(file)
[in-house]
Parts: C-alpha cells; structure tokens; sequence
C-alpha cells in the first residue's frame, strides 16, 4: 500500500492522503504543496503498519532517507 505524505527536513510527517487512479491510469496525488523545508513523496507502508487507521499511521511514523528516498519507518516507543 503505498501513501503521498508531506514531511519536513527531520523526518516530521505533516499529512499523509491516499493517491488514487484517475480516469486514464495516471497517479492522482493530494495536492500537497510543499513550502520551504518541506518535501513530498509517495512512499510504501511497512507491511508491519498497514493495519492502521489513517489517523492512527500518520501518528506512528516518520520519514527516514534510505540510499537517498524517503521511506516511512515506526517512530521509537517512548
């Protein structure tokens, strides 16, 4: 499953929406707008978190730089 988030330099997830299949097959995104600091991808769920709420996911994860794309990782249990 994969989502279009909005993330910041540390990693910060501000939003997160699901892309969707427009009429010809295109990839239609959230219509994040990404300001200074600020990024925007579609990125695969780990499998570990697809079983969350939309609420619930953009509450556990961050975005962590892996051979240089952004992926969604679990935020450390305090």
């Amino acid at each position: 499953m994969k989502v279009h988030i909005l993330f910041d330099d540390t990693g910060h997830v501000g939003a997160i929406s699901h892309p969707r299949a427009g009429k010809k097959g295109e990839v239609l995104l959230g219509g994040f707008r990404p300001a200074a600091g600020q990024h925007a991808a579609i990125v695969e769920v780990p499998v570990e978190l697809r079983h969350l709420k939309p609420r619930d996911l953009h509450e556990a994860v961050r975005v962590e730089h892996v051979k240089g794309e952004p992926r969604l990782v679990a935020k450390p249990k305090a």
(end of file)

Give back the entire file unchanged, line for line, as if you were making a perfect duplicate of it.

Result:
[in-house]
Parts: C-alpha cells; structure tokens; sequence
C-alpha cells in the first residue's frame, strides 16, 4: 500500500492522503504543496503498519532517507 505524505527536513510527517487512479491510469496525488523545508513523496507502508487507521499511521511514523528516498519507518516507543 503505498501513501503521498508531506514531511519536513527531520523526518516530521505533516499529512499523509491516499493517491488514487484517475480516469486514464495516471497517479492522482493530494495536492500537497510543499513550502520551504518541506518535501513530498509517495512512499510504501511497512507491511508491519498497514493495519492502521489513517489517523492512527500518520501518528506512528516518520520519514527516514534510505540510499537517498524517503521511506516511512515506526517512530521509537517512548
């Protein structure tokens, strides 16, 4: 499953929406707008978190730089 988030330099997830299949097959995104600091991808769920709420996911994860794309990782249990 994969989502279009909005993330910041540390990693910060501000939003997160699901892309969707427009009429010809295109990839239609959230219509994040990404300001200074600020990024925007579609990125695969780990499998570990697809079983969350939309609420619930953009509450556990961050975005962590892996051979240089952004992926969604679990935020450390305090």
């Amino acid at each position: 499953m994969k989502v279009h988030i909005l993330f910041d330099d540390t990693g910060h997830v501000g939003a997160i929406s699901h892309p969707r299949a427009g009429k010809k097959g295109e990839v239609l995104l959230g219509g994040f707008r990404p300001a200074a600091g600020q990024h925007a991808a579609i990125v695969e769920v780990p499998v570990e978190l697809r079983h969350l709420k939309p609420r619930d996911l953009h509450e556990a994860v961050r975005v962590e730089h892996v051979k240089g794309e952004p992926r969604l990782v679990a935020k450390p249990k305090a």